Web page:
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November 23, 2010

For Those Who Celebrate Christmas, Are You Getting Your Tree Sooner or Later?


So, Thanksgiving is soooo one day from now. Aside from figuring out which recipe to use for baking corn bread for Thursday's dinner, I, alas, am set for Turkey day, since my sister is graciously hosting.

So, I'm focused on the future, which is Christmas. And, I'm contemplating where to buy our family tree.

Come on, I'm not alone in mentally leapfrogging over Thanksgiving to Christmas. Stores around Walnut Creek have had their faux pine garlands on display since at least before Halloween.

In our family, we established the tradition of buying our Christmas tree the day after Thanksgiving. And, by the way, our family is not religious, we don't go to church, and we have not incorporated the teachings of Jesus Christ into a spiritual tradition that any of us follow individually or as a family.

So, yes, Christmas for me is all about the gingerbread, songs, 1940s movies and getting together with family. I love all that stuff, and that's why I happen to like this particular holiday—or rather, the lead-up to it. I delight in stretching this lead-up out as long as possible.

However, for me it is typically the anticipation of the day, more than the day itself, that I love. I say typically because here's a true confession: All apologies to my husband, but planning our wedding was thrilling. The day itself, with all its deep, life-changing significance? Not as thrilling in comparison. The only event that exceeded all expectations and months of eager anticipation was the birth of my son. And, yes, I am seeing a therapist to address this and many other issues.

So, I'm the type of person who wants to get the Christmas tree as soon as possible. I like to have that wonderful Christmas tree smell filling my living room, and to be able to gaze onto the tree, with its lights and ornaments, filling my living room window.

Others are not in such a rush to buy their trees. And, yes, there are certain problems to buying a tree too early. One year, our tree was mighty dried out by December 24, and I worried we had a fire hazard on our hands.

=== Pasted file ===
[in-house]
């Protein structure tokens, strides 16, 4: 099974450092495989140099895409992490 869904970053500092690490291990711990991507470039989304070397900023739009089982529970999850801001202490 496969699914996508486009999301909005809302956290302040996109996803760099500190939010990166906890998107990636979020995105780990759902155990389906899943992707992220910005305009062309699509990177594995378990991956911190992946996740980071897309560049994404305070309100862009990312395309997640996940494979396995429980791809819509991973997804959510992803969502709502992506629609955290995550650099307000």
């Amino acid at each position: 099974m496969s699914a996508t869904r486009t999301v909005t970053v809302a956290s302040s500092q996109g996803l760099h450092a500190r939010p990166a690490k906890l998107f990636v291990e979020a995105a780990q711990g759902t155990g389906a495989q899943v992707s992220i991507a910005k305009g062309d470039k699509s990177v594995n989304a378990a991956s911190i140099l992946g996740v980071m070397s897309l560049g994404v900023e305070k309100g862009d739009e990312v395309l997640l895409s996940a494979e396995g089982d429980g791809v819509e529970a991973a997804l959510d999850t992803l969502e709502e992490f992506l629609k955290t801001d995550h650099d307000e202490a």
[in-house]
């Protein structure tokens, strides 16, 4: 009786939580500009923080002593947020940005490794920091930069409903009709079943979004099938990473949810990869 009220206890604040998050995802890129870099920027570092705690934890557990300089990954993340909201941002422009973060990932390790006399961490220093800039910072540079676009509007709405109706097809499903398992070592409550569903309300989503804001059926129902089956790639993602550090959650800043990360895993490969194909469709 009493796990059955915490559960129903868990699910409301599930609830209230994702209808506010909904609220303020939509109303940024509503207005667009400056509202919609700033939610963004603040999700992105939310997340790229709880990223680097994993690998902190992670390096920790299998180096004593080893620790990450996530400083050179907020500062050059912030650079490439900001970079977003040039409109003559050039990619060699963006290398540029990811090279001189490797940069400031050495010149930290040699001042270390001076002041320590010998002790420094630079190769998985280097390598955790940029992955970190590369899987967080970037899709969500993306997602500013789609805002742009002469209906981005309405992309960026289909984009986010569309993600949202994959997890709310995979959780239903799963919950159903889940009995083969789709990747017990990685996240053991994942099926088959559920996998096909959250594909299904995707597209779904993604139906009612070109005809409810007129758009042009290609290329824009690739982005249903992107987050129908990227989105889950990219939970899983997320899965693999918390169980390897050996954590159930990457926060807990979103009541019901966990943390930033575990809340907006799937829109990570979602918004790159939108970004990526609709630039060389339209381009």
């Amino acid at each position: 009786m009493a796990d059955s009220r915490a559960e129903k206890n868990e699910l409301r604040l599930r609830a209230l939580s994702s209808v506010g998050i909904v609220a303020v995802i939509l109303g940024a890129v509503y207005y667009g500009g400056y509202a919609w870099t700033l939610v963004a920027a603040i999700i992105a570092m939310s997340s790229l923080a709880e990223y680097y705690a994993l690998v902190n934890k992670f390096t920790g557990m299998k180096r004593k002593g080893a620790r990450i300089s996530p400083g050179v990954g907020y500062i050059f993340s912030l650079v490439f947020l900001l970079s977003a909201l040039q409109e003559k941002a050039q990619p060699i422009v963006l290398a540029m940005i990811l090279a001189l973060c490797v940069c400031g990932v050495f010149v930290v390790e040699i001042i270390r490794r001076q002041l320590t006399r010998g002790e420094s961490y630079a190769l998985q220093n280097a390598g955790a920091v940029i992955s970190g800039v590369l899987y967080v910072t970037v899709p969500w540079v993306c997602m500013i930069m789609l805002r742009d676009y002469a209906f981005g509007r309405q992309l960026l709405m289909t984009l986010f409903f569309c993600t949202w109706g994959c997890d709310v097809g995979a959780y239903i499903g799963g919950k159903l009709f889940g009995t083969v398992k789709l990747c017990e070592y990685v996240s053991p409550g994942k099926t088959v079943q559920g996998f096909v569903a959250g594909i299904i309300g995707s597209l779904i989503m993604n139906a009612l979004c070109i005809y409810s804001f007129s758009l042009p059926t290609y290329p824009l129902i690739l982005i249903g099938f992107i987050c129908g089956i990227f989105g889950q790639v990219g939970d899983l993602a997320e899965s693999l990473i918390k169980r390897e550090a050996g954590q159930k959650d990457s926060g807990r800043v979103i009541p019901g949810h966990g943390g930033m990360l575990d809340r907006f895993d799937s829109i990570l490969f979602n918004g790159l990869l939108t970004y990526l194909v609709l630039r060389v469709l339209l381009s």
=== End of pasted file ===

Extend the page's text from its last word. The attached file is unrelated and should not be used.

My older brother, who happens to be more practical than me, talked about liking to wait until Christmas Eve—when he and his family could get good deals on trees. But I think his kids, as they got older, started nudging mom and dad to get their trees a few weeks earlier.

Actually, the idea of waiting until Christmas Eve to set up and "trim" the tree has a charm to it. It's a tradition in some European countries, and it makes me think of a festive scene in a 19th century British novel.

But, no, I can't wait to get that Christmas tree. My anticipation is already running pretty high.

I expect we might go to the Honey Bear Trees lot, which is not in Walnut Creek but in Lafayette, across Pleasant Hill Road from Acalanes High School.

Twenty percent of what we pay for the tree, wreathes and any other purchases goes to support the Walnut Creek Education Foundation, the nonprofit that supports schools in the Walnut Creek School District and Las Lomas High School. I passed by the lot Tuesday.

It opened on Monday, so apparently some people are even more eager to get ahold of their trees than me. The lot will be open through Dec. 24.

Do you have another place you like to go? And why? What's your family Christmas tree tradition?

2 comments:

Elizabeth said...

We use to get ours the second weekend of December, but then we noticed that the trees were starting to dwindle.
I'm not sure where we are getting our tree this year, as we traditionally would purchase them at Target. Now that they closed their garden center. I was hoping that they would at least do a seasonal thing and still sell the trees, but I guess not.
I always see the one that you are talking about, perhaps we will go there this year.

AKA Soccer Mom said...

We'll have to see if the Christmas elves decorate it again this year!